May 28, 2021 - Economy & Business

Senate's sweeping China competition bill seeks to tackle chip shortage

Illustration of a stack of circuit boards shaped like hundred dollar bills
Illustration: Sarah Grillo/Axios

Elements of the bipartisan U.S. Innovation and Competition Act, a sweeping China-related package that could be approved by the Senate as soon as Friday, could help address the chip shortage in the form of an emergency appropriation.

Why it matters: Production of everything from electronics and appliances to cars has been slowed down because of the shortage, which is expected to last until 2023.

  • Automakers have been hit hardest. The average car needs between 50 and 150 chips.
  • Ford and GM are temporarily shutting down plants because of the issue.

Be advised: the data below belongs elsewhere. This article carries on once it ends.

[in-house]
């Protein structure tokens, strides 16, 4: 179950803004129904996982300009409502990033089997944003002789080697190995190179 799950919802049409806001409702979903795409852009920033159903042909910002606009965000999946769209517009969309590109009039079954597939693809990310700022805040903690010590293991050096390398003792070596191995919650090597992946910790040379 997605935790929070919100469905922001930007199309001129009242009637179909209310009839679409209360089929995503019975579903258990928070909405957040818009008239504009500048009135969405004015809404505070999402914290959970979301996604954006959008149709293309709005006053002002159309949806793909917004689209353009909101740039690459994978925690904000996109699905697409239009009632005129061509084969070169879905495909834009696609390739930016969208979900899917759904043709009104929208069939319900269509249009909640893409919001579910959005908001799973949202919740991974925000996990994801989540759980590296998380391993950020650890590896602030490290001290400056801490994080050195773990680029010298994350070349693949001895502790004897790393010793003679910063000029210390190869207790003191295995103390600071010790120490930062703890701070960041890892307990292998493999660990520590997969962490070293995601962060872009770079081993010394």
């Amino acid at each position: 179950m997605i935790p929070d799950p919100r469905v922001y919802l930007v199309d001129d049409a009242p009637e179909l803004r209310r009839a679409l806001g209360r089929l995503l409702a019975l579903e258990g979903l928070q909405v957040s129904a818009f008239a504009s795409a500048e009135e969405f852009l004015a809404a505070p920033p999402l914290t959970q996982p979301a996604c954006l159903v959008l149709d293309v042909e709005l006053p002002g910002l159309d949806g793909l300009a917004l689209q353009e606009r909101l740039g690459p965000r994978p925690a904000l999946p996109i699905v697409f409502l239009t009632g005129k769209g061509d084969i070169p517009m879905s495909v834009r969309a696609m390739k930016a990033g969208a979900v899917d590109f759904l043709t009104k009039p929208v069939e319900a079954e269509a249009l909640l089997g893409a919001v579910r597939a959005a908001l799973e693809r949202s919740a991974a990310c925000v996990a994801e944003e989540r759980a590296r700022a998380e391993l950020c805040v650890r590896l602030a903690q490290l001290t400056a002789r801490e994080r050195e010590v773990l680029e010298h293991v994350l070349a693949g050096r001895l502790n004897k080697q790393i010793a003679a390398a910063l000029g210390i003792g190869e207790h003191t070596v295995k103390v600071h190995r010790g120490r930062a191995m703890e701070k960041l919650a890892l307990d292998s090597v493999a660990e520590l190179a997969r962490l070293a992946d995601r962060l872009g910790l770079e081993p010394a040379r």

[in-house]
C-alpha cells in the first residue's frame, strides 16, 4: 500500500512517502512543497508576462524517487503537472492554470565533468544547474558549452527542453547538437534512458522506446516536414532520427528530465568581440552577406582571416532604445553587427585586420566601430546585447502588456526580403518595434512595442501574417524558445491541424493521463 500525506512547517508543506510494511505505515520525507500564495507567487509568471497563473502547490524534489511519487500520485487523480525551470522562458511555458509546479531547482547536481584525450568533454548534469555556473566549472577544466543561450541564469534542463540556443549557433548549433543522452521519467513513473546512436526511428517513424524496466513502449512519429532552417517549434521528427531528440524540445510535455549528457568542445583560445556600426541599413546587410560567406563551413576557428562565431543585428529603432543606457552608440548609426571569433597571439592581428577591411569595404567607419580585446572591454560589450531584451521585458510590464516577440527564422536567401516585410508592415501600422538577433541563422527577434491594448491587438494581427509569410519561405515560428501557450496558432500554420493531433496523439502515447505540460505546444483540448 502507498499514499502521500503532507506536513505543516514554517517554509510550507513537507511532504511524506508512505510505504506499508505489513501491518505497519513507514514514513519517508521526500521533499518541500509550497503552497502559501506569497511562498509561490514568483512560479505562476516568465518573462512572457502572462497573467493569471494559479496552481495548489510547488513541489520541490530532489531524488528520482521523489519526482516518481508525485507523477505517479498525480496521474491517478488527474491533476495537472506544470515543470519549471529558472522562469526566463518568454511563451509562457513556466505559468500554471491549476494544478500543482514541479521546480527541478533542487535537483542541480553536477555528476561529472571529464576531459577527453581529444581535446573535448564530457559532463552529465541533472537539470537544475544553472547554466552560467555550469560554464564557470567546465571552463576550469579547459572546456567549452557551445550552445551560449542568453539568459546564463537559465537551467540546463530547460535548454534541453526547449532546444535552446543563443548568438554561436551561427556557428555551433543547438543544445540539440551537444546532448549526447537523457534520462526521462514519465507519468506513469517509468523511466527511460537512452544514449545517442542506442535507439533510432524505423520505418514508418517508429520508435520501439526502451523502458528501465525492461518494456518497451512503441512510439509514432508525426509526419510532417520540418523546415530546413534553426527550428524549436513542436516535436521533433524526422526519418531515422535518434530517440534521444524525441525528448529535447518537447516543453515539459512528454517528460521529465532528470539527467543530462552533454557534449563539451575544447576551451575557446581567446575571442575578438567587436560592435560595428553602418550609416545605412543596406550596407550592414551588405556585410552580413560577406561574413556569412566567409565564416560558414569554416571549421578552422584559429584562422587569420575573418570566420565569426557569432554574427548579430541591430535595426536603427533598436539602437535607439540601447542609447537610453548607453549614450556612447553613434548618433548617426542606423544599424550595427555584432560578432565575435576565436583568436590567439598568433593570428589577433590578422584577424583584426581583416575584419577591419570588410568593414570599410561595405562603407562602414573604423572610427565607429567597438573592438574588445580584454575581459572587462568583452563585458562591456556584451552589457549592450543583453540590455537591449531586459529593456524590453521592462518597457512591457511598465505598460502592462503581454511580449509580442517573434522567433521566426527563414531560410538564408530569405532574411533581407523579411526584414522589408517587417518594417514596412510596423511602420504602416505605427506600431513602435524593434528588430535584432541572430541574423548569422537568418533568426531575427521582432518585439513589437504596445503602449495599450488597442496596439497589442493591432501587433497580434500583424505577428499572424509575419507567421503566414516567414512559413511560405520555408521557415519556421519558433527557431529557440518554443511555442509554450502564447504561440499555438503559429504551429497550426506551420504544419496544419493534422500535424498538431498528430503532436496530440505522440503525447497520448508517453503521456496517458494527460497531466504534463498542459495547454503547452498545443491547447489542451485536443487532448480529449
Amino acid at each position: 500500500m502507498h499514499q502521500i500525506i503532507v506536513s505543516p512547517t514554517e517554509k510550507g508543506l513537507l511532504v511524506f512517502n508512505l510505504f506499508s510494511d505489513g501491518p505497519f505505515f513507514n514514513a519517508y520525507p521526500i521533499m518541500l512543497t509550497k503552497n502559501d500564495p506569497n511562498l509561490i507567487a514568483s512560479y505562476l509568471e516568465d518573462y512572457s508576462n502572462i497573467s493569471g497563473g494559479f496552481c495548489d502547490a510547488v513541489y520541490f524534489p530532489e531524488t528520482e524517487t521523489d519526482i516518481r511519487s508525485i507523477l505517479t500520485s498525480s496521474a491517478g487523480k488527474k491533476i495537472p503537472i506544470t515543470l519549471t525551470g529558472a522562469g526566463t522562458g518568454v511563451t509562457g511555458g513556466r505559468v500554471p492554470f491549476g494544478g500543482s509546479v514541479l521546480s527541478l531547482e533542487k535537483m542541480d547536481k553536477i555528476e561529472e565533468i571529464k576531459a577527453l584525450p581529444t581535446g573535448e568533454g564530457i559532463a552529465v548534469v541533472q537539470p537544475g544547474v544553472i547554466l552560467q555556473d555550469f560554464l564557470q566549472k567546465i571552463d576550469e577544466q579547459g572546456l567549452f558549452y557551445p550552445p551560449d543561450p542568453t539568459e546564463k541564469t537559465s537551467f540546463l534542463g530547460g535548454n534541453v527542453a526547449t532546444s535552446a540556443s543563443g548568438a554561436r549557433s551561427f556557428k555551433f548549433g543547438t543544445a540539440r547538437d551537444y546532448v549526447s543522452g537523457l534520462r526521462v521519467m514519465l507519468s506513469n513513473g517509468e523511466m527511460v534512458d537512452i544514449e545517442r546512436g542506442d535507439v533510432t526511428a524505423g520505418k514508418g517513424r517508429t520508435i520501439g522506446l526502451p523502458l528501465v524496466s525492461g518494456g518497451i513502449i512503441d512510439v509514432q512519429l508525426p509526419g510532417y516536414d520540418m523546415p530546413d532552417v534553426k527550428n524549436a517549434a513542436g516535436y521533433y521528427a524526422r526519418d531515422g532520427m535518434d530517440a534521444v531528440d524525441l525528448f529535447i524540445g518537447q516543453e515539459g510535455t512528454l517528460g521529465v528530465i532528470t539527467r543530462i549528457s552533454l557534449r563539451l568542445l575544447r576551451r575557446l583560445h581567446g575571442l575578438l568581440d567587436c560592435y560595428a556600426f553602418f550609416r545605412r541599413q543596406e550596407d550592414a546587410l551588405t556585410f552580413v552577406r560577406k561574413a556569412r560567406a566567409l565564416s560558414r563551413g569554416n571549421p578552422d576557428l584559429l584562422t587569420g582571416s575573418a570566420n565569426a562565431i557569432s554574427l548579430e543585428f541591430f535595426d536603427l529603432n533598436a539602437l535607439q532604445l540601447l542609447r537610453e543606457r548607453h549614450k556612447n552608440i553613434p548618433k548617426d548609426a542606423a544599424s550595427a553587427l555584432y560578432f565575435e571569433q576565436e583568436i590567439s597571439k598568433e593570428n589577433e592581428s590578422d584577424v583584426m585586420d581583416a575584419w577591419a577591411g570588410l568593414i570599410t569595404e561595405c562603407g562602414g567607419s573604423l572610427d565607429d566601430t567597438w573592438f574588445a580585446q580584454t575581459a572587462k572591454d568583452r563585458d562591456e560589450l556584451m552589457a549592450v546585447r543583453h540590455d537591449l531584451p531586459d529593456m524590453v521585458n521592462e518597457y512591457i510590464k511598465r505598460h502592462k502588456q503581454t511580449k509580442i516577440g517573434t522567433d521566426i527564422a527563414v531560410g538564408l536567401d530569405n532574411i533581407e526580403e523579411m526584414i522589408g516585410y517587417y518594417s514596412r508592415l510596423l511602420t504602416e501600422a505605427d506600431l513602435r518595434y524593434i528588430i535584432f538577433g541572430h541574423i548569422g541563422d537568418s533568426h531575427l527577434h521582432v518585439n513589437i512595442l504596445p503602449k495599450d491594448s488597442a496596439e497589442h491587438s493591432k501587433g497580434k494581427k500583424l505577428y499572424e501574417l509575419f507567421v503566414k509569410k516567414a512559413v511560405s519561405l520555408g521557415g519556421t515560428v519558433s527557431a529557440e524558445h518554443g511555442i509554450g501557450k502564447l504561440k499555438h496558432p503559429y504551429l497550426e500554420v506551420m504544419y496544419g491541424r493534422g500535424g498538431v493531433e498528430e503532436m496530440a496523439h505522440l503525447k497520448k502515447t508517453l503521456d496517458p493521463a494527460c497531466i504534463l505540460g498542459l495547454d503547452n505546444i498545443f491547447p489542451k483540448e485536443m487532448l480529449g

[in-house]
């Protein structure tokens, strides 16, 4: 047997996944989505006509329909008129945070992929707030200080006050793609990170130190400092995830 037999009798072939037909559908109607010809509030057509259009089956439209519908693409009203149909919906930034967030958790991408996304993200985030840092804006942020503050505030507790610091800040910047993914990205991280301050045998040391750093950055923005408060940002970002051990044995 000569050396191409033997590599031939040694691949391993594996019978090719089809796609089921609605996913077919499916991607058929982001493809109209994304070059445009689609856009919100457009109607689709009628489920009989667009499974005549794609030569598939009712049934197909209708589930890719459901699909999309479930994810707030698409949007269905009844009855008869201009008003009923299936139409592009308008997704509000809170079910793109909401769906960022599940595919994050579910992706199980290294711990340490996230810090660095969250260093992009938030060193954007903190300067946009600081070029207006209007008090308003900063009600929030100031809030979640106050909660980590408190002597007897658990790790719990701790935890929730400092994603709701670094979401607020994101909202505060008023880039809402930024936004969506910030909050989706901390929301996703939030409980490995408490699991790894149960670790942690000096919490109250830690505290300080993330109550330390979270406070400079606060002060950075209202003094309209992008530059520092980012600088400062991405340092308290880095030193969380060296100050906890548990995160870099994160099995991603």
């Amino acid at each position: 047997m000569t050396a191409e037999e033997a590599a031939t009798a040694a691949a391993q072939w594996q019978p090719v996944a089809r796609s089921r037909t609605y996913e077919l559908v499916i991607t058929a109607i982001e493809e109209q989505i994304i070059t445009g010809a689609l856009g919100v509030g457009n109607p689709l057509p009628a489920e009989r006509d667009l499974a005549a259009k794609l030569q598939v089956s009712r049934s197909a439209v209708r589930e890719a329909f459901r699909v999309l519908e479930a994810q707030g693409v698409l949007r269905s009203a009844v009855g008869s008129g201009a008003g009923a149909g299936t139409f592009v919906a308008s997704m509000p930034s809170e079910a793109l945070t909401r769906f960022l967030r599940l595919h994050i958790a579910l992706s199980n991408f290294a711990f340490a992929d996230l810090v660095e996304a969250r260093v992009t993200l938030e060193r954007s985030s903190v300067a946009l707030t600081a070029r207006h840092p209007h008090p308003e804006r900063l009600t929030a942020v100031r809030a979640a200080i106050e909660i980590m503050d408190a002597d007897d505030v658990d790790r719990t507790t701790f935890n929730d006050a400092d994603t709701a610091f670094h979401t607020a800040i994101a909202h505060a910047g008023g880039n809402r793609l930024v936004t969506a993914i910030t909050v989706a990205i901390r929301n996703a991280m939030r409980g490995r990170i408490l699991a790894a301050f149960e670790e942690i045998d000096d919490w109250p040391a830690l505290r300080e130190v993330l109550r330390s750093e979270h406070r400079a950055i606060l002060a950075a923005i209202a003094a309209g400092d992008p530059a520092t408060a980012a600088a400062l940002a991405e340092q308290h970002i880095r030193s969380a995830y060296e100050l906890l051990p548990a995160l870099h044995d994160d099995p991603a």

What they’re saying: Commerce Secretary Gina Raimondo points to the shortage as proof that the U.S. needs to increase its chip-making capacity.

  • "We are going to get it done. There’s no option," she told CNBC on Tuesday

The Senate is currently working through compromises on the legislation, which would provide $52 billion for semiconductor manufacturing.

  • The bill is meant to boost U.S. competitiveness against China, in areas like 5G and AI.

The big picture: There's private sector interest in improving the American semiconductor sector.

  • Companies like Intel and Samsung are making massive investments in U.S. chip manufacturing.
  • A recent McKinsey report points to boosting U.S. chip manufacturing as a way to make the country's manufacturing sector more competitive, supporting the premise of the bill as well as President Biden's American Jobs Plan.

What to watch: Factories are also facing a shortage of workers. This could further delay the return to pre-pandemic manufacturing capacity — and push industries toward more automation.

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